given a linear transformation $L:\Bbb R^n \to \Bbb R^n$ defined by $L(\vec{x})=\vec{x}-2proj_\vec{n}(\vec{x})$ for some non-zero vector $\vec{n}$. How would you Find the algebraic and geomtric multiplicites of all eigenvalues of $L$

I know that $\vec{x}=\vec{n}$ then $(-1,\vec{n})$ is an eigenpair and also that if $\vec{x} \cdot \vec{n}=0$ then $(1,\vec{x})$ is also an eigenpair.

But are these the only ones and how could I find the rest

  • $\begingroup$ Does $\text{proj}_{\vec n}(\vec x) = (\vec n \cdot \vec v) \vec n$? i.e., the profection of the vector $\vec x$ onto the one-dimensional subspace spanned by $\vec n$? $\endgroup$ Apr 5, 2018 at 22:03
  • 1
    $\begingroup$ Is there any part of $\mathbb R^n$ left after you compute the sum of these eigenspaces? $\endgroup$
    – amd
    Apr 5, 2018 at 22:33

2 Answers 2


Think about the problem geometrically. $L$ represents reflection through the hyperplane with normal $\vec{n}$. As you say, this reflection will leave any vector parallel to the hyperplane (an $n-1$-dimensional subspace of $\mathbb{R}^n$) untouched. It will reflect any vector normal to the plane (a 1-dimensional subspace). It should be immediate what the eigenvalues are, and with what multiplicities.

To formalize this intuition, extend $\vec{n}$ to an orthonormal basis $\{\vec{n}, \vec{b}_2, \vec{b}_3, \ldots\}$ of $\mathbb{R}^n$ using e.g. Gram-Schmidt. Compute $L\vec{b}_i$ for each $i$. What can you conclude?


We can look at this a little more generally to get an idea of what is going on.

Let $V$ be any finite dimensional vector space, of dimension $d$, and $P:V\rightarrow V$ any projection map. A projection map is defined to be any linear map so that $P^2=P$. Now set $L(v)=v-2P(v)$. This means that $$ \begin{eqnarray*} L^2(v) &=& L(v) - 2P(L(v))\\ &=& v -2P(v) - 2P(v-2P(v))\\ &=& v-4P(v) +4P(v)\\ &=& v \end{eqnarray*} $$ That is, $L^2=\textrm{id}$. This means that the only eigenvalues of $L$ are $\pm 1$.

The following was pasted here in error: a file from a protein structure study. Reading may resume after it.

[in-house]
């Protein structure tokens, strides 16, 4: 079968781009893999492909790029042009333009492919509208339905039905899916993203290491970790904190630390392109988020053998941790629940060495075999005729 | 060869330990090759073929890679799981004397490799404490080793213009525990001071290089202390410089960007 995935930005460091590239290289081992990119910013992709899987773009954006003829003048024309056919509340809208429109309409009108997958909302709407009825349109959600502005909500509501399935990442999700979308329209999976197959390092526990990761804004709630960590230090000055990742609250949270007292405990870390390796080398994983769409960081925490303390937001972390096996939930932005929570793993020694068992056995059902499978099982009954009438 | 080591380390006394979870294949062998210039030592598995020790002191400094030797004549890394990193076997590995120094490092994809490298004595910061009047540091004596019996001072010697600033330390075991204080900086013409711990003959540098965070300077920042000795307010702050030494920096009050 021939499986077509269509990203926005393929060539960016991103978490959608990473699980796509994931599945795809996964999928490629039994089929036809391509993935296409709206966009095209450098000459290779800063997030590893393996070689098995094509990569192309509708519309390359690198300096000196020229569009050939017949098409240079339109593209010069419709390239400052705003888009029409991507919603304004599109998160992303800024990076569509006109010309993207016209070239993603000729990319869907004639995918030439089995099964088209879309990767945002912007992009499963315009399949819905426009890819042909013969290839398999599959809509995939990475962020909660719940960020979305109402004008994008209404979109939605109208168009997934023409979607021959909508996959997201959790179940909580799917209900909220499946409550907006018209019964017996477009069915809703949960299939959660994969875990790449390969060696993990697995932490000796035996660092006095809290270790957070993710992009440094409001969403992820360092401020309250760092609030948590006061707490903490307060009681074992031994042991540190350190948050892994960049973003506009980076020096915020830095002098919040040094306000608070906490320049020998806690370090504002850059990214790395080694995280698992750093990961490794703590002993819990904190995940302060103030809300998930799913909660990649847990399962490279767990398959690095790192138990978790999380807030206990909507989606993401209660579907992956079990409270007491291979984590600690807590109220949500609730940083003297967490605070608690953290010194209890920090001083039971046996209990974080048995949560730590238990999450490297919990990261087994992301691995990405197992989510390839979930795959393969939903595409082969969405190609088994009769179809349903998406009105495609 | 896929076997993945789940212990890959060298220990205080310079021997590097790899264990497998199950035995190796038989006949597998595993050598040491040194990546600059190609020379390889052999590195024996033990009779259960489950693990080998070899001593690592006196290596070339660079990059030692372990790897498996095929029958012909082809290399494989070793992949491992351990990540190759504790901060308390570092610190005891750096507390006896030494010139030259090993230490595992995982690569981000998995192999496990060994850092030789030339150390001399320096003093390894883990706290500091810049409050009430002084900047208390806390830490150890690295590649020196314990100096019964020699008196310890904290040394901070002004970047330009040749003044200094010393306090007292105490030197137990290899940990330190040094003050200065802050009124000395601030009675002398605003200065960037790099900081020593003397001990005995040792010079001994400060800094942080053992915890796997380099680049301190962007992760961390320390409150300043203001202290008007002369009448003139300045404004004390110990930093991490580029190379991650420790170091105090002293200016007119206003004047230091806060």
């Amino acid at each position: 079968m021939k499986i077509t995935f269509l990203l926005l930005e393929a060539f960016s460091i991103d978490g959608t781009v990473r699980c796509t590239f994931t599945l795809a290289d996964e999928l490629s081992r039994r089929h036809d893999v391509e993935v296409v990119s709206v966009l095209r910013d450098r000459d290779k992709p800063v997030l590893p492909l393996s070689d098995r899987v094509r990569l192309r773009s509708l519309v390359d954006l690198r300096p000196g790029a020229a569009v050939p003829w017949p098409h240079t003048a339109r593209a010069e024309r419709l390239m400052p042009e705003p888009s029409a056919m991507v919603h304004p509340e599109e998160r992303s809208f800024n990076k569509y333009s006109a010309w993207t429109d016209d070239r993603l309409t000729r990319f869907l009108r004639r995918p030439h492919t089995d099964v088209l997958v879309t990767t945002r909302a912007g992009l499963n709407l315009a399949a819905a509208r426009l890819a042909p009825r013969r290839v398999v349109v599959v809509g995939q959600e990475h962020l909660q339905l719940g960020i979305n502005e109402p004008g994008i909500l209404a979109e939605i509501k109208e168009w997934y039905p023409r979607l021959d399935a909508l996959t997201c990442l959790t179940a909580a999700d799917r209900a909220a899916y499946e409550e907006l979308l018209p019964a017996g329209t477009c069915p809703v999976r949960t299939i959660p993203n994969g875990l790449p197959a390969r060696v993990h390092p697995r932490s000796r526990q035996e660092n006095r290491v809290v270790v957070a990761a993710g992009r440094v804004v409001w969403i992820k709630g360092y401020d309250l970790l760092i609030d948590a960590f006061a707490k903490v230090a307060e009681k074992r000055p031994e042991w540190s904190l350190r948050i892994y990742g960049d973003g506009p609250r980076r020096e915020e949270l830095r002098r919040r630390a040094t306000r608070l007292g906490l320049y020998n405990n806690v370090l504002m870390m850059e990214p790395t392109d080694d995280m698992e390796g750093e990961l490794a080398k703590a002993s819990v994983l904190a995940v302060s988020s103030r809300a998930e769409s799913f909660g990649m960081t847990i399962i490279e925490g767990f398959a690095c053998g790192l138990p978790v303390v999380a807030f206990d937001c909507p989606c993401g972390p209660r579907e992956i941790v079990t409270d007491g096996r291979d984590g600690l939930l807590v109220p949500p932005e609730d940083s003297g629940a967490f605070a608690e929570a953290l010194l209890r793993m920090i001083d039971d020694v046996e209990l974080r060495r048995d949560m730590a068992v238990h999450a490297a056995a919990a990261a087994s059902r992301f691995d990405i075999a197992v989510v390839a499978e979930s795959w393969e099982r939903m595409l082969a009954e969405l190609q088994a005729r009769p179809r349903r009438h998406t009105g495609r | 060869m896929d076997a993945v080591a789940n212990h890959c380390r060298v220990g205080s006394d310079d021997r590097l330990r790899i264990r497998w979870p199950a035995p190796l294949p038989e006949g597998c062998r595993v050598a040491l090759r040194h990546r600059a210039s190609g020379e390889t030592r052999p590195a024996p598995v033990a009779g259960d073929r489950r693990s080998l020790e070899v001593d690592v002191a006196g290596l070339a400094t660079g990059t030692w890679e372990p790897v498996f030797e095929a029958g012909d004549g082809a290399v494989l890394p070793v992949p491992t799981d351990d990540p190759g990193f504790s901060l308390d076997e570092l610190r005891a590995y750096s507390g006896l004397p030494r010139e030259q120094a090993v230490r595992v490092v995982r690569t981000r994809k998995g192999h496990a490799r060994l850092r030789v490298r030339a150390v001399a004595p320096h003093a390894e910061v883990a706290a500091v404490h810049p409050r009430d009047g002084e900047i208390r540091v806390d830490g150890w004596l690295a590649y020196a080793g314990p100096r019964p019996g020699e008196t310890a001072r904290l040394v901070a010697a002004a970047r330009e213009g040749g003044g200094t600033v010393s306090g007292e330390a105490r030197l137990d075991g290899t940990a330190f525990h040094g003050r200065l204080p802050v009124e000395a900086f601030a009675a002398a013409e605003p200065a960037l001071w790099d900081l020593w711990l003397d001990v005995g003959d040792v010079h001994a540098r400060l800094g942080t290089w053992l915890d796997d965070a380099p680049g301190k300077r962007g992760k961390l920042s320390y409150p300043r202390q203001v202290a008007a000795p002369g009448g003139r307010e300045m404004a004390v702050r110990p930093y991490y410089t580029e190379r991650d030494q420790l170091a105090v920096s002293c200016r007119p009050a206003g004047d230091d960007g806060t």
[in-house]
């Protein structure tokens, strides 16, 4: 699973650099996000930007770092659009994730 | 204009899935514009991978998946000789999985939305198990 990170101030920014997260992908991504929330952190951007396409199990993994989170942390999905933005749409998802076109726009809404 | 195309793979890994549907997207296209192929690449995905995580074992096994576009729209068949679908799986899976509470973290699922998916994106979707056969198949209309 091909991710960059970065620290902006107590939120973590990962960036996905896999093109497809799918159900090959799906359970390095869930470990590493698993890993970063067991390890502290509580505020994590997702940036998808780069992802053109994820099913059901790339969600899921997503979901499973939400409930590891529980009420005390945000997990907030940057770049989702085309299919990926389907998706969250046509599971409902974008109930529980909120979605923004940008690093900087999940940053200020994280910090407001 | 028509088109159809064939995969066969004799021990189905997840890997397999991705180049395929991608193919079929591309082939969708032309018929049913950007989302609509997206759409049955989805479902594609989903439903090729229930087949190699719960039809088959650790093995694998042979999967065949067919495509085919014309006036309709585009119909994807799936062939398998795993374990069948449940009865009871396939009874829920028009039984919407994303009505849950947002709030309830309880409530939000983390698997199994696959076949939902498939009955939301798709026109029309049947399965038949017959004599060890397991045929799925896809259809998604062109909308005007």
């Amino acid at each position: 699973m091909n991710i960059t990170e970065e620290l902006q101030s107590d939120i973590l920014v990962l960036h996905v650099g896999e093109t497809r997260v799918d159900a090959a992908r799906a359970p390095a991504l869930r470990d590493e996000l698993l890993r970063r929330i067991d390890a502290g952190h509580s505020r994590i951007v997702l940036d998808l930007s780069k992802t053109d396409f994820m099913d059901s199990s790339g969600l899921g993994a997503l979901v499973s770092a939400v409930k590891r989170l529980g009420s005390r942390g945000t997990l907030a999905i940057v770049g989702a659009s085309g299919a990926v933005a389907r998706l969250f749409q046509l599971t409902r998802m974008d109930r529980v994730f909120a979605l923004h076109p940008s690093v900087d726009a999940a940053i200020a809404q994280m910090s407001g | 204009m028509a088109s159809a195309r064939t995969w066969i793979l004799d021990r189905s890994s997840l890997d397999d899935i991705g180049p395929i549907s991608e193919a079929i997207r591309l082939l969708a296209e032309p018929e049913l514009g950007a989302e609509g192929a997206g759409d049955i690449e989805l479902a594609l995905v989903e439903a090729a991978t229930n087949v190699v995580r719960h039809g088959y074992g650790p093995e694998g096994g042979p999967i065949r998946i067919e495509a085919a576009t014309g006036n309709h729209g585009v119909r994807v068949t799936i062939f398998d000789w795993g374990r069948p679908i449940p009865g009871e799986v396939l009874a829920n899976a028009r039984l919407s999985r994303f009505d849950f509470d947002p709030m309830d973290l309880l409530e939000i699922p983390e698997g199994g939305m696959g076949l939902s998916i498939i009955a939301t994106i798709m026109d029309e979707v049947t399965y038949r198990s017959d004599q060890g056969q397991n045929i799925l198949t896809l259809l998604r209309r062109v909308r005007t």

If $v$ is in the image of $P$, then we have $v=P(w)$ and so $P(v)=P^2(w)=P(w)=v$. Therefore, $L(v)=-v$. On the other hand, if $v$ is in the kernel of $P$, then we get that $L(v)=v$. This means that the geometric multiplicity of the eigenvalue $1$ will be at least $a=\dim(\ker(P))$, and the geometric multiplicity of the eigenvalue $-1$ will be at least $b=\dim(Im(P))$. But the Rank-Nullity Theorem says that $a+b=d$, which means that the above "at least"s are actually equality. In particular, the $1$-eigenspace is $\ker(P)$ and the $-1$-eigenspace will be $Im(P)$.

Since the geometric multiplicity cannot exceed the algebraic multiplicity, this means that they are equal in this case. Moreover, the characteristic polynomial will be $$ c_L(x) = (x-1)^{a}(x+1)^b $$

In the case that we are projecting onto a single vector, we will have $a=d-1$ and $b=1$. Moreover, your list is complete.

  • $\begingroup$ how can you conclude from $L^2=I$ that the eigenvalues are $1,-1$? $\endgroup$ Apr 17, 2018 at 20:37
  • $\begingroup$ @Skrrrrrtttt The minimal polynomial of $L$ is $x^2-1$ $\endgroup$
    – C.W
    Apr 18, 2018 at 0:17

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